Mythology is a rich word that refers to a collection of tales from folklore. These tales usually rely on total myth and have no objective evidence of existence. However, a lot of beliefs stemmed from those folktales, leading people to forget what is real and what is not. Some notions have become so embedded in cultures.
Every culture has its own fair share of mythological tales with unique traditions and customs that come along. Like other mythologies around the world, Celtic mythology embraces many tales and legends. It is also rich in symbols that bear a lot of significance in the Irish culture.
Today we are casting light on Celtic mythology, which narrates the folktales of ancient Celtic cultures, including the Irish, the Scottish, the Welsh, and the Gauls. Mythology is often the stories of mythical deities and divine creatures.
Who Were the Celts?
To learn about Celtic mythology, we find it essential to know about the people behind these traditions and belief systems, the celts. The Celts is a term used to describe people in Western Europe.
They spoke their Celtic language, deemed an ancient language in today’s world. Today, the word “celts” mainly describes people from Wales, Ireland, and Scotland. However, it also includes the people of Cornwall, the Isle of Man, and Brittany. They are also commonly known as the Celtic nations.
Difference Between Irish and Celtic Mythology
People mistakenly used the term “Celtic” to describe Ireland’s people, beliefs, and traditions. While they are both related, the word Celtic goes way beyond Ireland. It also includes Scotland, Wales, and all the other countries we mentioned earlier.
The same goes when it comes to describing Celtic mythology. To make matters easier, Irish mythology is a branch of Celtic mythology. However, Celtic mythology includes a lot of other cultures besides the Irish.
The Most Popular Legends from Celtic Mythology
Given the constant confusion between the terms Irish and Celtic mythology, you will usually find the most famous Celtic legends are originally Irish. Many of the tales and legends of Ireland are found in other Celtic cultures with little variations or the same narratives. However, they are too interrelated that people from all of the Celtic countries are aware of them.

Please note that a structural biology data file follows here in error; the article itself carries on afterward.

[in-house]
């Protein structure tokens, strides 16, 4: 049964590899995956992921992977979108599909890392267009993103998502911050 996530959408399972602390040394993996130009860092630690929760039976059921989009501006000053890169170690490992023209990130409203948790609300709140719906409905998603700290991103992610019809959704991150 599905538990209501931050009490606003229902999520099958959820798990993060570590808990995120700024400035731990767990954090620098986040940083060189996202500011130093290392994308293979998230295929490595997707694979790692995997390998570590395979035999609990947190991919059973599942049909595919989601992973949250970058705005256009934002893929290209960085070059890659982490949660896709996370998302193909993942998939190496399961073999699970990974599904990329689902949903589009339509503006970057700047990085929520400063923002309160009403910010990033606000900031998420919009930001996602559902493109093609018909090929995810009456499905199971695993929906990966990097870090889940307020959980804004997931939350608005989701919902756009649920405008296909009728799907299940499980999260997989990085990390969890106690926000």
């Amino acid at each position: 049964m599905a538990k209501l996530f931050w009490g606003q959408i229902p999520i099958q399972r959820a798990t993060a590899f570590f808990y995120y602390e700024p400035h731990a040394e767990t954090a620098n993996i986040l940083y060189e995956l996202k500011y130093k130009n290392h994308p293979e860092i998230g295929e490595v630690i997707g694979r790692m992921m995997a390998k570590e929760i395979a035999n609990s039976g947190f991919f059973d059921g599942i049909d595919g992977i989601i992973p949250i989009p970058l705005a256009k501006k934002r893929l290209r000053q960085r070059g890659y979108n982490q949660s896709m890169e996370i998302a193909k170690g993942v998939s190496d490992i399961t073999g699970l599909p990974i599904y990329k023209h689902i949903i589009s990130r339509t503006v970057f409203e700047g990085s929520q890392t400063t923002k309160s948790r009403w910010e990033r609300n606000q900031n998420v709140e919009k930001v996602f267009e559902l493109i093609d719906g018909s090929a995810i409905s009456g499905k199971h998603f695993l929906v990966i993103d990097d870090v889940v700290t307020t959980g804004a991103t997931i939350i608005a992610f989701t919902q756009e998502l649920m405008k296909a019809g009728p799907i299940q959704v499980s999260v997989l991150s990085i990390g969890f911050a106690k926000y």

Here are some of the most famous folktales from Celtic mythology:
1. The Children of Lir
This tale is the most popular in Celtic mythology, emphasising the significance of loyalty and the importance of family. The Children of Lir also highlights how the Christian faith can be the end of doom and endless suffering.
Lir was a king who had four children with his wife, Allah; a daughter and three sons. Aoibh died after giving birth to her twins, and Lir married Aoife. His second wife witnessed Lir giving great love and attention to his four children; thus, she became jealous. Her jealousy had driven her to use magic to try and kill the children.
On a beautiful sunny day, Aoife took the children swimming in the lake. She cast a spell where the four of them turned into white swans. Her anger was a bit too much that she put a time limit on her spell before they turned back to humans. She doomed them for 900 years, where every 300 years, they spend time in different places with tough conditions.
For the last 300 years, they spent them on a lake near a church, where a monk took care of them. They kept hearing the bells of the church and loving its sound. After nine centuries, they turned back to their human forms, becoming very old and weak. The four requested to be baptised before death, and their wish was granted.
2. The Legend of the Banshee
The Banshee is a famous mythical creature in Celtic mythology. It always makes an appearance in famous Irish folktales and legends. This creature is a woman that lives in the forests. Her main job is to wail and scream when she anticipates the death of a family member. In other words, the person who hears a banshee’s scream is expected to die soon.
The way that Celtic mythology describes the appearance of the Banshee varies from one region to another. Some folktales describe her as a beautiful young woman with long hair. However, other legends depict the Banshee as an old woman with an ugly and frightening look, covered with a hood and having long silver hair.
The Banshee also appears as a crow rather than a lady. In many cultures, crows are associated with death and bad omen. The Banshee is not real, yet many people in Ireland and Scotland have inherited this belief from older generations. In Scottish mythology, every family has its Banshee, and it appears to the dying person or they hear her screams.